Kang or Kodos

Normally the slippery-slope style argument predicts (sometimes but not always fallaciously) a kind of political or moral disaster if a certain kind of thing is allowed.  For this reason I sometimes wonder whether such an argument should be called "argument from permissiveness."  For, if we permit gay marriage, then all manner of things must also be allowed (triple marriage, quadruple marriage, limited liability companies, etc.).  They serve usually as a warning against something relatively minor and incremental: if they get their foot in the door, then you will have to contend with consequences x, y, and dreaded z!  

On this topic, the blogosphere is a aflame with Orrin Hatch's dire warning about the consequences of socialized medicine:

HATCH: That’s their goal. Move people into government that way. Do it in increments. They’ve actually said it. They’ve said it out loud.

Q: This is a step-by-step approach —

HATCH: A step-by-step approach to socialized medicine. And if they get there, of course, you’re going to have a very rough time having a two-party system in this country, because almost everybody’s going to say, “All we ever were, all we ever are, all we ever hope to be depends on the Democratic Party.”

Q: They’ll have reduced the American people to dependency on the federal government.

HATCH: Yeah, you got that right. That’s their goal. That’s what keeps Democrats in power.

There is also a little bit of "you're only saying that because. . . " in here: the Democrats only want health care reform because it keeps them in power.  I think there are more pressing reasons to want it, such as the fact that our current system is killing us, but maybe I'm naive.  

The weird thing about this particular slippery slope is that the consequence Hatch warns against is that people are going to like the Democratic party.  Such will be their adoration that they abolish by their votes the two-party system.

In the first place I think that's very unlikely, but if it were likely–and if Hatch weren't just lying–he'd see that he has just admitted that people would embrace the idea of "socialized medicine"–if they didn't like it,they wouldn't continue in Hatch's fantasy scenario to vote for Democrats.

Reagan quoque

Now that there has been a decisive ideological shift in American politics, I'm beginning to see a huge proliferation of "arguments from hypocrisy," i.e., arguments that accuse people of hypocrisy.  In a very general sense, such arguments can take two forms: good and bad.  The good ones point out some real case of hypocrisy, the bad ones a specious one.  One variety of bad argument from hypocrisy is the ad hominem tu quoque–this is when you accuse someone of hypocrisy when such a charge is irrelevant.

We've seen plenty of ad hominem tu quoques here.  What makes for a good argument from hypocrisy, however?  Is there some kind of expiration date?  Consider along these lines the following from the Washington Monthly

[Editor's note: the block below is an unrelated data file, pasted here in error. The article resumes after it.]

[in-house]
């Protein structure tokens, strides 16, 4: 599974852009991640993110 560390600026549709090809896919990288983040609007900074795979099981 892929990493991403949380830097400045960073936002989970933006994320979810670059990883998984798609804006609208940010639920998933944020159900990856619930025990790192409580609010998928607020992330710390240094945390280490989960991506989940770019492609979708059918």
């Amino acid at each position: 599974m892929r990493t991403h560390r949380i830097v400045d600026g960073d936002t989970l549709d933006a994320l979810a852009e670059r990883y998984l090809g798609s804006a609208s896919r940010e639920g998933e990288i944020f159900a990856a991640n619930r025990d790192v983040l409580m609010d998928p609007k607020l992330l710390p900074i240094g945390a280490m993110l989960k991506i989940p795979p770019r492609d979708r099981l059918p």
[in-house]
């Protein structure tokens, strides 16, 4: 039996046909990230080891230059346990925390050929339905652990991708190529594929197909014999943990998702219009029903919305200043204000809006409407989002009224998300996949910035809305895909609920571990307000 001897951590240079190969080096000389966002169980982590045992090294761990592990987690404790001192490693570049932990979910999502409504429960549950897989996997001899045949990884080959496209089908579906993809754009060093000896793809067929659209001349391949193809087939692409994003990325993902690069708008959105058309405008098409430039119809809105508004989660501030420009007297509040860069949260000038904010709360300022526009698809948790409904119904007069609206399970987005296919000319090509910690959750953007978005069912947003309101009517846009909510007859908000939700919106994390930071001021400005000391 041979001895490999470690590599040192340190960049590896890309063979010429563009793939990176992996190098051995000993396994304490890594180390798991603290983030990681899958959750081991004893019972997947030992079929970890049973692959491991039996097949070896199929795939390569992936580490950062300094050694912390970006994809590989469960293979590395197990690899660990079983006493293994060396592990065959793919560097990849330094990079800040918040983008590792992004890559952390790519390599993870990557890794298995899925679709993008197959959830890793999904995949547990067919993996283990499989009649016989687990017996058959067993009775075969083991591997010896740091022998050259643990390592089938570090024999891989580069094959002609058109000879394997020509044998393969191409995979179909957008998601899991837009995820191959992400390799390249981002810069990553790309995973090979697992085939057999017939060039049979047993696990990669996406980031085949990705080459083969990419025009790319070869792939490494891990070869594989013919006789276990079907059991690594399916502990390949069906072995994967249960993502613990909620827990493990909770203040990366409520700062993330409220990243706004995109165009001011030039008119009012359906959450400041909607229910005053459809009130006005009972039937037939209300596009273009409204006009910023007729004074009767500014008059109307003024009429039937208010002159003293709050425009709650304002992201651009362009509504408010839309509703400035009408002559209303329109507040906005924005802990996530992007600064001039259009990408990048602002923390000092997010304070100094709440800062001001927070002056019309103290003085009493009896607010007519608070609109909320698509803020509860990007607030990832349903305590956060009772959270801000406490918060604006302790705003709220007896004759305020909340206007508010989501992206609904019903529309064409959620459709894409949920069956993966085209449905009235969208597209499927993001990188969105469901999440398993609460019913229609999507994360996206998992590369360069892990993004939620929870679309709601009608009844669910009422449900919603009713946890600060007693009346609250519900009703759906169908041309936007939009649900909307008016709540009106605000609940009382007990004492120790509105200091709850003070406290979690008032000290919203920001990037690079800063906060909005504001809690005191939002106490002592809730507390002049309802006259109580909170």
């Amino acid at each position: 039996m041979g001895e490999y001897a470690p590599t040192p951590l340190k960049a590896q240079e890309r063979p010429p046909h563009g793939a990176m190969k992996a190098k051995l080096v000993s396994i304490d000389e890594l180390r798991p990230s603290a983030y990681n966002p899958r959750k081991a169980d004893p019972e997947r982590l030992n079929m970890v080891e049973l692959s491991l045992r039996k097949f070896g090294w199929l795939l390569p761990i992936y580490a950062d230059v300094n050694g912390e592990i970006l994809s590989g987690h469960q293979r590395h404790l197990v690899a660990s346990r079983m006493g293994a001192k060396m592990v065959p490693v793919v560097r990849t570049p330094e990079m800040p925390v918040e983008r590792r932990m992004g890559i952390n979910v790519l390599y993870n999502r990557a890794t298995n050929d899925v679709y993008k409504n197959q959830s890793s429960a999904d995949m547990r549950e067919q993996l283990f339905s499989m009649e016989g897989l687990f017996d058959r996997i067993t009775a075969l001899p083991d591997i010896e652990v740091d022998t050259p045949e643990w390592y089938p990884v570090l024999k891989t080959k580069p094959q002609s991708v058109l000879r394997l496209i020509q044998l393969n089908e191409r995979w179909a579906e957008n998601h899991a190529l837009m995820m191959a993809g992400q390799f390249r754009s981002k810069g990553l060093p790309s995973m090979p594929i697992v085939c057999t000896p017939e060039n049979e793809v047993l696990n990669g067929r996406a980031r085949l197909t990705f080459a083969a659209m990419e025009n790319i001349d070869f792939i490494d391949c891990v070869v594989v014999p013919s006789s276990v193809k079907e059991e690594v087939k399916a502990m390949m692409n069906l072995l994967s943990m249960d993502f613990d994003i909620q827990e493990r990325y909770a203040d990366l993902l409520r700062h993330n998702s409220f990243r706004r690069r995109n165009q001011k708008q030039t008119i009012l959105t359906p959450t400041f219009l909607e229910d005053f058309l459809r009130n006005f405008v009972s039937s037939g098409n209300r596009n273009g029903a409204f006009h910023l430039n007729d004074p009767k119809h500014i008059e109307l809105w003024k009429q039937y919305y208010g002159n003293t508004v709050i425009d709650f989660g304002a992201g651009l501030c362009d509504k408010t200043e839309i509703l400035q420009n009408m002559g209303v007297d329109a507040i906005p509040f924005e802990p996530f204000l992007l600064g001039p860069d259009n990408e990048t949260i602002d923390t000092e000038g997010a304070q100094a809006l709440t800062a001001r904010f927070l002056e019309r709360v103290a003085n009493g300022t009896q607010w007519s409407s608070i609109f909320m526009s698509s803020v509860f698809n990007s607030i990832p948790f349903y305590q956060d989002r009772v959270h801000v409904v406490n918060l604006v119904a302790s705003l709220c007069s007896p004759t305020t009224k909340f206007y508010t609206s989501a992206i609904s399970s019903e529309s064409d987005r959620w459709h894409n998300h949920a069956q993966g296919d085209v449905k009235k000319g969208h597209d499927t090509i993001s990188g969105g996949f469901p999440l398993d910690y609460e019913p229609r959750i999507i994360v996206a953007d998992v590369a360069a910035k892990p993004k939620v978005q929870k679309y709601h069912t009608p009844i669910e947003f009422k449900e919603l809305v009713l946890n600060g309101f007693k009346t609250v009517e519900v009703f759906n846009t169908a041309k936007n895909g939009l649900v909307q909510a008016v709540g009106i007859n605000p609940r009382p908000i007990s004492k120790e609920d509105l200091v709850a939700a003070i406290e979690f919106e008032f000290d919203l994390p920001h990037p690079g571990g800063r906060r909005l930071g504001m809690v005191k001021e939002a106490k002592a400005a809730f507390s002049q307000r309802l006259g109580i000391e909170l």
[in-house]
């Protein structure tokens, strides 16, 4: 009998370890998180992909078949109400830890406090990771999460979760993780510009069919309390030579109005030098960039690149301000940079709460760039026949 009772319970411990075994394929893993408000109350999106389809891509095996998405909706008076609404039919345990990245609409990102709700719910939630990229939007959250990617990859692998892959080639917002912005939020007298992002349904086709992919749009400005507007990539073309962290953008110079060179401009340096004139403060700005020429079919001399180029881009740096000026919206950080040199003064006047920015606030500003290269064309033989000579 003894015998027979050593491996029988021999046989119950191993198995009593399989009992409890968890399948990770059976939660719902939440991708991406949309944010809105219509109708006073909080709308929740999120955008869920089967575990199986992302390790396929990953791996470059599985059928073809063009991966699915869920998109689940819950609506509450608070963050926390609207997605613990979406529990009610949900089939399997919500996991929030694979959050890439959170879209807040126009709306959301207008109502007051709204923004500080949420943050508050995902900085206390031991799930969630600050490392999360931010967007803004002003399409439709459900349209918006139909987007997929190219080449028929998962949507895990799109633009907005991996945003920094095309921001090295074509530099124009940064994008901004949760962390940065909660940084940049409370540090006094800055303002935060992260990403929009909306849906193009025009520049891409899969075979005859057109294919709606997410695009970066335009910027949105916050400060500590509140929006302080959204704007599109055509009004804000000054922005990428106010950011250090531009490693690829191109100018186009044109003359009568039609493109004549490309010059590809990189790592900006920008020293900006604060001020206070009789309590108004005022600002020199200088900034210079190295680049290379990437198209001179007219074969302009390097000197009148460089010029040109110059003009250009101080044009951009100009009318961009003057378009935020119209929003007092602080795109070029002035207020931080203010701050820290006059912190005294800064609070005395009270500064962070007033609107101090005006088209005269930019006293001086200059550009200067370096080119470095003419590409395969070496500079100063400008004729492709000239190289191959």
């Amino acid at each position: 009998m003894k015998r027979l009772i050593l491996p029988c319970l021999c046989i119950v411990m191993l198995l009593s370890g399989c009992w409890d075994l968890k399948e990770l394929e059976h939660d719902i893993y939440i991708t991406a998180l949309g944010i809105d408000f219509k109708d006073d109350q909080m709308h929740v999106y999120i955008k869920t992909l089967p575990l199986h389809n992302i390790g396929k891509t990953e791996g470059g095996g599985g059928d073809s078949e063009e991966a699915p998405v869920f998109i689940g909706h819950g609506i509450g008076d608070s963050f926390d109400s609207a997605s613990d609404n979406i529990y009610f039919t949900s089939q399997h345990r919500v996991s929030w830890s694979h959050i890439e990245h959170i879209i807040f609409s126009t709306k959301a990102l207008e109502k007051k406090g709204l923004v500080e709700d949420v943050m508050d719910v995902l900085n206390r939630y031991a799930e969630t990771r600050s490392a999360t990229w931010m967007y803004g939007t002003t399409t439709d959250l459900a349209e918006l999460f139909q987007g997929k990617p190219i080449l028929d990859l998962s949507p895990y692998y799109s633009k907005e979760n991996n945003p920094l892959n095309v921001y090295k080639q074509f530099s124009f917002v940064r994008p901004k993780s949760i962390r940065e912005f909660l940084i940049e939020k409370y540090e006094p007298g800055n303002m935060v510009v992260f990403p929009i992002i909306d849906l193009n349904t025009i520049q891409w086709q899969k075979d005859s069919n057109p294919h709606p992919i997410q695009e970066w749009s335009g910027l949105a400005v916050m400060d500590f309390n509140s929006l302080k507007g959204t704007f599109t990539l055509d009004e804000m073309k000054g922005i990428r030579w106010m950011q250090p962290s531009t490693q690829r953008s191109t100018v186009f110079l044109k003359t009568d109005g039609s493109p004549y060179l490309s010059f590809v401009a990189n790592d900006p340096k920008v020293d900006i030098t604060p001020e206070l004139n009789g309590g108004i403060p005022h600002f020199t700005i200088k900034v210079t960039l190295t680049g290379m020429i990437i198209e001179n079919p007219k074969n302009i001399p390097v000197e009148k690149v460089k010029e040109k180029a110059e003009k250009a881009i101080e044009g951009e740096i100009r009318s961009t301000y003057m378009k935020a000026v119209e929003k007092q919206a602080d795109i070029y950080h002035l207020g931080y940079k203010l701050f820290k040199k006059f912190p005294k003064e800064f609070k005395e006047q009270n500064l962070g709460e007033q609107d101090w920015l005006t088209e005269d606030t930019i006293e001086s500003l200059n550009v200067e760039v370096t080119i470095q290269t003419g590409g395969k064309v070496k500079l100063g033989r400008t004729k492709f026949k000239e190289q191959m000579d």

Right-wing leaders continue to find the strangest things to get upset about.

President Obama paid his respects to fallen U.S. soldiers. This doesn't seem like an especially controversial thing to do. President Bush chose not to greet returning caskets during his two terms, and didn't even want journalists to take photographs of the events, but nevertheless went out of his way to advertise private meetings with the families of the fallen. Was this "narcissistic," too?

For that matter, when 16 Americans were killed in an attack on the U. S. Embassy in Beirut, then-President Reagan not only appeared at Andrews Air Force Base to greet the flag-draped coffins, he brought the First Lady and the media, and then talked about his appearance in a weekly radio address. Did that make it a "photo-op"?

To be a hypocrite, one has to hold the beliefs one criticizes in others or one has to have ideological commitments to beliefs one criticizes in others.  The present case is of the latter variety.  The hypocrisy is inferential, since no is charging Bush or Reagan with hypocrisy, just people who purportedly adore them. 

There are two routes out of this charge, I think.  One is to deny they are adored.  For many of the chatterboxes who make these arguments, however, this is hard to do in the Bush case.  Their silence then would impugn them: they adored Bush, and most never criticized him.

The Reagan case, however, is a bit more difficult.  It happened so long ago, I think, that one might wonder whether the expiration date has passed.  One might wonder this, if it weren't for the canonization of St.Reagan.  So I think "Reagan did it too" or "Reagan quoque" still counts.  So given Reagan's stature within the current Republican worldview, one can use him in charges from hypocrisy.  Nixon, on the other hand, probably not–but that doesn't mean former employees of Nixon can accuse others of being Nixonian.  That expiration date has surely not passed.

You have a right to be wrong